The need to go Outdoors

by Harlon Pasion Agsaoay



Photo taken at the summit of Mount Damas by Vei Ortiz


It’s summertime, and many of us are probably aching to loosen up and have some sort of a journey in order to lessen the summer heat and enjoy an adventure-filled vacation. Some of us are probably going to the beach in order to swim, dive, or even surf, and some of us are planning to do wakeboarding, kayaking, mountain climbing, rappelling, and the likes. In short, we want to do something different, ’cause we are stressed when it comes to our work or school, and the city is too crowded and noisy for us to enjoy a well-needed rest. We, Filipinos, are fond of going outdoors during these months, that is why places like Boracay, Puerto Galera and even Anilao are packed and vibrant.


In my opinion, there is more to outdoor activities than just plain enjoyment. It has always been for me, an excuse to reflect and be more curious about how nature works. Buzz Aldrin, one of the 3 astronomers of Apollo 11 once said that humans are bound to have an ‘insatiable curiosity’, and due to this natural trait, we are explorers. I totally agree to that, because in my opinion, exploring would be a way for us to connect to the world, so that we’ll understand how it works. We should not separate ourselves from nature (unlike most people who are not thinking about the consequences whenever they do harsh things against nature itself) — instead, we should be part of it; and we have no right to destroy and exploit it. Check out this video from North Face and you’ll see what I mean.



During the course of time that i’ve been joining a group of people to climb mountains — not just a dayhike, but an overnight stay once we reach the highest point of the mountain or the summit. I’m quite a latebloomer when it comes to these types of adventure, but then I felt the natural instinct to become part of it. I never even joined mountaineering orgs while I was in school, but then, I’ve got lots of experiences climbing tall trees (to be honest, I am good at it), and that made me think that I can adapt to climbing mountain trails.  It was a different ballgame though, because to be honest, I am quite afraid of heights, but still, I did it. It is hard to climb a mountain, yet, you learn a lot, as a human being. I really liked the challenge, because it requires a certain amount of skill and perseverance to do mountain trekking. The good thing about it is that you get to observe life itself — and that there is more to it than your own problems, heartaches, and petty opinions. I have met nice and helpful people when I decided to experience mountaineering. Those people, understand the joys and the thrill of being in the mountain, and they’re the coolest guys to be around with. They don’t think about other things when they explore, they leave their problems in the city or where they come from, and they value community and respect amongst others. I’ve never once encountered a smug climber (maybe there’s a few, not that I’m aware of, but I am sure there’s not too many), because that type of personality is not supposed to be welcome to trudge mountains.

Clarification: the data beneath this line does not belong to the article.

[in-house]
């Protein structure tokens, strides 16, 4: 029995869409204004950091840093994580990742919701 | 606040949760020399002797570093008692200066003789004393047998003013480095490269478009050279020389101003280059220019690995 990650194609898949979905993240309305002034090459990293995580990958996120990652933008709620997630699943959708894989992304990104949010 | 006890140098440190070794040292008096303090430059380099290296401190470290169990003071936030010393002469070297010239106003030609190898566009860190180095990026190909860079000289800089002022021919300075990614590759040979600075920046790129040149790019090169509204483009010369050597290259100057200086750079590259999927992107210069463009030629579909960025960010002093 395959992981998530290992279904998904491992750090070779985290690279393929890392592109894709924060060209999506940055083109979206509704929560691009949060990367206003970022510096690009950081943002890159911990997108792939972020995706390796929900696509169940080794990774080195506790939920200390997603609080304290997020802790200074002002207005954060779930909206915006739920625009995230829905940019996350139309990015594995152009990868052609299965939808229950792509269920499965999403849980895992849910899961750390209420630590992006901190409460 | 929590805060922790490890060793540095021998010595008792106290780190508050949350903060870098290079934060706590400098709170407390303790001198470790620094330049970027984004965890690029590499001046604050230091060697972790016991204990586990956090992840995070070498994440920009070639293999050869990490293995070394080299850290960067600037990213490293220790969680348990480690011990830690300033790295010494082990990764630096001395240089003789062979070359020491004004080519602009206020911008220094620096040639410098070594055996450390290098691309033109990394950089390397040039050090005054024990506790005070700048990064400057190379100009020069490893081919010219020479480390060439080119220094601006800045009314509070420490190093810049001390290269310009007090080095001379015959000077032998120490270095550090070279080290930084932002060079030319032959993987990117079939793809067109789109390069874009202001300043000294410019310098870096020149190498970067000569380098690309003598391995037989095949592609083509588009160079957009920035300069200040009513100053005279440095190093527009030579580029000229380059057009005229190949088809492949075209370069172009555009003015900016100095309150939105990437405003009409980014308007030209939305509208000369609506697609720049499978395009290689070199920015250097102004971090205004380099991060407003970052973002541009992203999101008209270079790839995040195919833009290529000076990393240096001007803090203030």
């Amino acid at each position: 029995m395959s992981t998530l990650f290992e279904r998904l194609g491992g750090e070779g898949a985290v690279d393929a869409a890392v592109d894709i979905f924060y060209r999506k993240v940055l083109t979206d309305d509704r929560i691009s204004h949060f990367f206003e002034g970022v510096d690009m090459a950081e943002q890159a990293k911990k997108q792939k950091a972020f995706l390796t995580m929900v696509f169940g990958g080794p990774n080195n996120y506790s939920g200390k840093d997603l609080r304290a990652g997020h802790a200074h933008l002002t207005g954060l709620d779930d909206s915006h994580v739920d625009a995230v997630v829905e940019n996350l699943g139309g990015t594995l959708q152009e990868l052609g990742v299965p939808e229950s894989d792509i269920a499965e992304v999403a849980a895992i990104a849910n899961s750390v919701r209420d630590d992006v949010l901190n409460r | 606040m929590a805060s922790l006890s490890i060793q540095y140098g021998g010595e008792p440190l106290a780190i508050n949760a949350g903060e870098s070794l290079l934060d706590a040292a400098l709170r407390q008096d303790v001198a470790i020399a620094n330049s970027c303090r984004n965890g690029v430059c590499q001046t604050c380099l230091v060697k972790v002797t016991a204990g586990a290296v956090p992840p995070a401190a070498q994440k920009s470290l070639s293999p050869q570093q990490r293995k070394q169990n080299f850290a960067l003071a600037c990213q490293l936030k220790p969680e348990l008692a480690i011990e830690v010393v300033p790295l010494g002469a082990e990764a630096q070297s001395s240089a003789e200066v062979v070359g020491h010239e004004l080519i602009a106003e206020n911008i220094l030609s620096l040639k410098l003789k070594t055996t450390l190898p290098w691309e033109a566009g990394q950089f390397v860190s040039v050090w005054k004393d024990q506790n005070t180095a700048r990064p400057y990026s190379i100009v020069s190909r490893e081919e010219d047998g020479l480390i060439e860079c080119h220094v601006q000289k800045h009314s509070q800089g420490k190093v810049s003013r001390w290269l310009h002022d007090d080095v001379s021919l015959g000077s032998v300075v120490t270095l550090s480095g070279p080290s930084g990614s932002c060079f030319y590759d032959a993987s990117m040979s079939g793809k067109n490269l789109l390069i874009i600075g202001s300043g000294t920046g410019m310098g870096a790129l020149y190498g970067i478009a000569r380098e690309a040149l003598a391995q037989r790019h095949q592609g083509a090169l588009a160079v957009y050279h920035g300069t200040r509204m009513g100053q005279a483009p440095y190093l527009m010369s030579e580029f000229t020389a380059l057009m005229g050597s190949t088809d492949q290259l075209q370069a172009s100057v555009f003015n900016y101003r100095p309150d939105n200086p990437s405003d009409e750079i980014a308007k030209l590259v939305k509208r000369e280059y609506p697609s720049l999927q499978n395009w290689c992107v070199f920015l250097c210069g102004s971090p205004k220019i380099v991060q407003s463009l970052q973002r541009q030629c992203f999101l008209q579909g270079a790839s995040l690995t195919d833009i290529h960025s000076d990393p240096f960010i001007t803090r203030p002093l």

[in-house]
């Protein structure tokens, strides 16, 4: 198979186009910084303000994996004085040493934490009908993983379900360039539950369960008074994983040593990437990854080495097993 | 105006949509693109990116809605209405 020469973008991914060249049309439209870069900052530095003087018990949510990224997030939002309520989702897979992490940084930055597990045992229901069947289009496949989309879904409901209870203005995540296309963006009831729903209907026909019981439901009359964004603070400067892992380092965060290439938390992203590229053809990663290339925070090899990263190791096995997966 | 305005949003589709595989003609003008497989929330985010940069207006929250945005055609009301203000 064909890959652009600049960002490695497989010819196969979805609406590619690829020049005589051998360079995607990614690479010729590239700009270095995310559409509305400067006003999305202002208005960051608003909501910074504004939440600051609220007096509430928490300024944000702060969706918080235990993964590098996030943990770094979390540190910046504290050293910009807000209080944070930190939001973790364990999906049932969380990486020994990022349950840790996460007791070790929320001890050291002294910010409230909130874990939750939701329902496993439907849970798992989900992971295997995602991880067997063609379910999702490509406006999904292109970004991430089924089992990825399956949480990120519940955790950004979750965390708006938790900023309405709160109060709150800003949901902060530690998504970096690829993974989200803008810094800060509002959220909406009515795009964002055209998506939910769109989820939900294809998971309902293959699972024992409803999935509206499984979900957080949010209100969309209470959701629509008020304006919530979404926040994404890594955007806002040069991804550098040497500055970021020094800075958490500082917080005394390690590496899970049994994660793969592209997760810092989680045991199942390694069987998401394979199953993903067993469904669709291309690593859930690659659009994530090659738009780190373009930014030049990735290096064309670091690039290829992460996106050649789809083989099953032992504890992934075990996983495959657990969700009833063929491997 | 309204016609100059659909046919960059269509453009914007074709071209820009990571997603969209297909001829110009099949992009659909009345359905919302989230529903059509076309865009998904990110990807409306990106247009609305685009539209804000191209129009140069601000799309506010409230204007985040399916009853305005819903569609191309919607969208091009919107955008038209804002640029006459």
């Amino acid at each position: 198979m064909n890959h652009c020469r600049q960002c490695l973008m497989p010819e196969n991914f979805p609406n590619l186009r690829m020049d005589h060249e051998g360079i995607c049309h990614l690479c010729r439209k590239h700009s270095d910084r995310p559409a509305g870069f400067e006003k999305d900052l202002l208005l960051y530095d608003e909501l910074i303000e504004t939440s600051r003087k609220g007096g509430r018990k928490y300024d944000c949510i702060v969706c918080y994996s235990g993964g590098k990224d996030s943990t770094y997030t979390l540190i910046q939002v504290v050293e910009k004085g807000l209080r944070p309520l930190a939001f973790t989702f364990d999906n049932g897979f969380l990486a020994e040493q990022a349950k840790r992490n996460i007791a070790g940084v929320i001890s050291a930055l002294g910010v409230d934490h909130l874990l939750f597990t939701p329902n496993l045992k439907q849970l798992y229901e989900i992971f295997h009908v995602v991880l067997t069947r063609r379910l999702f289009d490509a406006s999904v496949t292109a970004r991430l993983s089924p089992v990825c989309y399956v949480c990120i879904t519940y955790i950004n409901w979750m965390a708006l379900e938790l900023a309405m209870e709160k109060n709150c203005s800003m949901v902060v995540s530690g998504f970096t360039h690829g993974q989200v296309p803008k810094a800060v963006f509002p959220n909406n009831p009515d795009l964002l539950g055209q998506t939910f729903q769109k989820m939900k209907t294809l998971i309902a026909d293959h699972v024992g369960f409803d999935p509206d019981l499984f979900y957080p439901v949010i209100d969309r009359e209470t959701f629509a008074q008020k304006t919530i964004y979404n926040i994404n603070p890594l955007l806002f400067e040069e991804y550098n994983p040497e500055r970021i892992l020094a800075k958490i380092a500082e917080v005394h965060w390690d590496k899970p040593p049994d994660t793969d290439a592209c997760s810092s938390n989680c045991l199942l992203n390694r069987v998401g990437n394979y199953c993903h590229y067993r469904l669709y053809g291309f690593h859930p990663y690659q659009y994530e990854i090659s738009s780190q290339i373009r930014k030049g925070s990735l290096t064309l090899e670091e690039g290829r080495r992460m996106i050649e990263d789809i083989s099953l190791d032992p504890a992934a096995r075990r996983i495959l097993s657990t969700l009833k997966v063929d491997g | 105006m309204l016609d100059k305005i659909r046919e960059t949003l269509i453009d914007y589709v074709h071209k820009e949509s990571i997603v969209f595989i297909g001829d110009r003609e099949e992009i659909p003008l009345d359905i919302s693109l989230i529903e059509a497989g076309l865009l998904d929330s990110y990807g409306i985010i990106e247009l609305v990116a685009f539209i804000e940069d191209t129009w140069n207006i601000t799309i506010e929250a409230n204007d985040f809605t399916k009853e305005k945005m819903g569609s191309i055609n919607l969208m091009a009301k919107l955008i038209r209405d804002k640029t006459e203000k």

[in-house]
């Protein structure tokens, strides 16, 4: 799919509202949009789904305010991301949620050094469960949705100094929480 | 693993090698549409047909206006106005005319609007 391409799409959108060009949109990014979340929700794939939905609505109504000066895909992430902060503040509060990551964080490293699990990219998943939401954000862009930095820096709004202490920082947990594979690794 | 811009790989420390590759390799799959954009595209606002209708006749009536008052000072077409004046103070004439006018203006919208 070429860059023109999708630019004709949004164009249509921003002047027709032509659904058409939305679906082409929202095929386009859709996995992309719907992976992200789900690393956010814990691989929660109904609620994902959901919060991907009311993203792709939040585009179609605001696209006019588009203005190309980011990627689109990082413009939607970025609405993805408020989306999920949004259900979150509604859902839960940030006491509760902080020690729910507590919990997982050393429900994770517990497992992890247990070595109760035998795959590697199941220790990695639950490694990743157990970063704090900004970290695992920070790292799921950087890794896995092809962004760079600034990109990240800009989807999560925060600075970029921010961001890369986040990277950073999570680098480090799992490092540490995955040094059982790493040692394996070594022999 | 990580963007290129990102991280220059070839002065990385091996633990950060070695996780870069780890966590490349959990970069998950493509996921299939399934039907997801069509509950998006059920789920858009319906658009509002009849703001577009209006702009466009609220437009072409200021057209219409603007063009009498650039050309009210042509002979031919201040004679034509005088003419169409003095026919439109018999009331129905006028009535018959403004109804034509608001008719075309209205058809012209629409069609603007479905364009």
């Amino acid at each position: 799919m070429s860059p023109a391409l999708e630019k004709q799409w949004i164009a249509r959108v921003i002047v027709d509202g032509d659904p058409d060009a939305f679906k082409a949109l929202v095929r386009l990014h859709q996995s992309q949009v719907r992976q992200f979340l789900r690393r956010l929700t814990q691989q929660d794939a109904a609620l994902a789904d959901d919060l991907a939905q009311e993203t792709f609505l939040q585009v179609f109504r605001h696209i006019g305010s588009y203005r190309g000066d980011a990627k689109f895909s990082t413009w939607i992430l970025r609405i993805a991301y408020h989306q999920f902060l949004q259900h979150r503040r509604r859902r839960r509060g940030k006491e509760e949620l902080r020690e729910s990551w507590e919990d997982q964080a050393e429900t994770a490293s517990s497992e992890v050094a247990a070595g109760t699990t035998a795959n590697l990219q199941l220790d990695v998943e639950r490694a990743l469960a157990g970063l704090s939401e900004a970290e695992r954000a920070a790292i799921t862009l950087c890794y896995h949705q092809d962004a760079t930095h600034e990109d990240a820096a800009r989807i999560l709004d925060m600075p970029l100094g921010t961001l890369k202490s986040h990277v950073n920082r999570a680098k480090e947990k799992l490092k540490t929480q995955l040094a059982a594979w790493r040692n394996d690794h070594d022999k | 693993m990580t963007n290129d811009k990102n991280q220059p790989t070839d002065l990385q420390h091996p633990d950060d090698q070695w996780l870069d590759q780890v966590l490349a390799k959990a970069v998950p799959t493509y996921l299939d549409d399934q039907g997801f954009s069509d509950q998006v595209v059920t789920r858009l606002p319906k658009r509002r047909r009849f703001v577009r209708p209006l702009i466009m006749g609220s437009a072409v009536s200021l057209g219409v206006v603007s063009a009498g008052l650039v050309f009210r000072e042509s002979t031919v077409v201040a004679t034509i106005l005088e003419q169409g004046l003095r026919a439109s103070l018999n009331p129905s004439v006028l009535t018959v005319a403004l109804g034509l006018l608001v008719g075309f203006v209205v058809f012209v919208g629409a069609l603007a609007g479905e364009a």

After my experience with at least two mountains and the enjoyment of it all, I soon realized that what I’ve learned from climbing ’til I reached the top can be applied in the “real world.” I learned to be more patient, especially during traffic in the city, or rush hour at work, annoying and pestering people that you can find anywhere, and any other things or incidents when you need to be calm or to settle down. I learned to become more self aware, and to understand everything without prejudice or bias, and to appreciate everything that I encounter in  life however good or bad it may be. I learned to be more driven, willing to take risks and challenges and to try different things, and gain more focus, in order to achieve my ambition and goals.


I never considered myself as an extreme sports enthusiast. I never learned how to properly ride a skateboard, or a rollerblade. Or wakeboarding. When I decided to join a mountaineering team, I was inexperienced, but then I had this “hell yeah” attitude and welcomed the challenge. I’ve always considered myself as a person who loves taking risks, and appreciates the beauty of life. Climbing mountains equate to nature tripping, and with that mindset, you are valuing your surroundings. You’re not being selfless. I will never to come to a point where I’ll climb Mount Everest, the highest summit in the world, or the more dangerous Himalayan mountain called K2, but you bet I am going to climb more mountains. I’ve always loved the outdoors. Surfing would be my next adventure, and I’m pretty sure I’ll enjoy every moment of it.


Nature tripping is therapeutic. In my opinion, it is also spiritual. It sort of helps you out in understanding why we live, and what’s our purpose, and helps us understand our weakness. It is in any way productive, because it helps us strengthen our mental capacity. It enriches your well-being. You have to do it to believe it. Just don’t leave your trash there.


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